"I have seed men In extreme cases
afore," interposed Klrkby, "but never
none like him."
"Nor I," continued Maltland.
"Was It Newbold?" asked Enid.
"And what had happened to'him?"
"He and his wife had been prospect-
ing in these very mountains; she had
(allen over a cliff and broken herself
ao terribly that Newbold had to shoot
"What!" exclaimed Bradshaw. "You
don't mean that he actually killed
"That's what he done," answered
"Poor man," murmured Enid.
"But why?" asked Philips.
"They were five days away from a
settlement, there wasn't a human be-
ing within a hundred and fifty miles
of them, not even an Indian," contin-
ued Maltland. "She was so frightfully
broken and mangled that he couldn't
carry her away."
"But why couldn't he leave her and
go for help?" asked Bradshaw.
"The wolves, the bears, or the vul-
tures would have got her. These
woods and mountains were full of
them then and there are some of them
left now I guess."
The two little girls crept closer to
their big cousin, each casting anxious
glances beyond the fire light.
"Oh, you're all right, little gals,"
said Klrkby reassuringly, "they
wouldn't come nigh us while this tire
Is burnln' an' they 've been pretty
well hunted out 1 guess; 'sides there's
men yere who'd like nothln' better'n
drawln' a bead on a big b ar."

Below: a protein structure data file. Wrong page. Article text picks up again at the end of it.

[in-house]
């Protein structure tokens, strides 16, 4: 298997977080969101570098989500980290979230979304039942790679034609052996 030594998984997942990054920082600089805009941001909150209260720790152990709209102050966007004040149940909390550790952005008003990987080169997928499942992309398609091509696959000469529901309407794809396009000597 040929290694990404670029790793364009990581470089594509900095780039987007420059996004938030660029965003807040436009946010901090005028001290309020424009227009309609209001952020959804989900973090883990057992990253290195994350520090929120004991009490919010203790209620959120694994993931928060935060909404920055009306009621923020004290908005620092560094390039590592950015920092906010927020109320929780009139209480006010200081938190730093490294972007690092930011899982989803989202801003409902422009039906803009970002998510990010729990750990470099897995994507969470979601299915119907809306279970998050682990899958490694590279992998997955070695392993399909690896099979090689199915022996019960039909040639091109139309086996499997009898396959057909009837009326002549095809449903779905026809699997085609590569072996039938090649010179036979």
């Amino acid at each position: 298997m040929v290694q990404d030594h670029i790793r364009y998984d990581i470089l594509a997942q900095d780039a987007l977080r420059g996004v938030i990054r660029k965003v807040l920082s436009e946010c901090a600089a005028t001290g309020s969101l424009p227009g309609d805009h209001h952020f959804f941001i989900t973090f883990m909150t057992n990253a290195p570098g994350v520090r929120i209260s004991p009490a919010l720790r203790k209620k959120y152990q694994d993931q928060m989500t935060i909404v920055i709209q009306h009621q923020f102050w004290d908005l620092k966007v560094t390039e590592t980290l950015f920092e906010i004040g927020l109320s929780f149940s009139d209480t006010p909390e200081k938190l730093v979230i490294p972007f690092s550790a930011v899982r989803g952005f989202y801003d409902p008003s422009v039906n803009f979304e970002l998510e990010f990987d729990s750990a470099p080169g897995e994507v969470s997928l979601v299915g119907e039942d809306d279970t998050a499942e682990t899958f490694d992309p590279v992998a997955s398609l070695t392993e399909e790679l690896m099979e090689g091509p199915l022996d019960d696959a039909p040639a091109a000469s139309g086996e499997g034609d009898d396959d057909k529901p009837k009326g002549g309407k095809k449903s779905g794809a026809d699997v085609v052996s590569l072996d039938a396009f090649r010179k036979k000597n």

"And so," continued Maltland, "when
she begged him to shoot her, to put
her out of her misery, he did so and
then he started back to the settlement
to tell his story and stumbled on ub
looking after him."
"What happened then?"
"I went back to the camp," said
Maltland. "We loaded Newbold on a
mule and took him with us; he was
so crazy he didn't know what was
happening; he went over the shooting
again and again In his delirium, it
"Did he die?"
"I don't think so," was the answer,
"but really I know nothing further
about him. There were some good
women in that camp; we put him In
their hands and 1 left shortly after-
"I kin tell the rest," said old Klrk-
by. "Knowln' more about the moun-
tains than most people hereabouts I
led the men that didn't go back with
Bob an' Newbold to the place w'ere
he said his woman fell, an' there we
found her, her body leastways."
"But the wolves?" queried the girl.
"He'd drug her Into a kind of a
holler and plied rocks over her. He'd
gone down into the canon, w'ich was
something frightful, an' then climbed
up to w'ere she'd lodged. We had
plenty of rope, havin' brought it along
a purpose, an' we let ourselves down
to the shelf where she was a lyln'.
We wrapped her body up in blaskets
an' roped.lt an' finally drug her up
on the old Injun trail, leastways 1 sup-
pose it was made afore there was any
Injuns, an' brought her back to Ever-
green camp, w'ich the only thing about
it that was green was the swing doors
on the saloon. We got a parson out
from Denver an' give her a Christian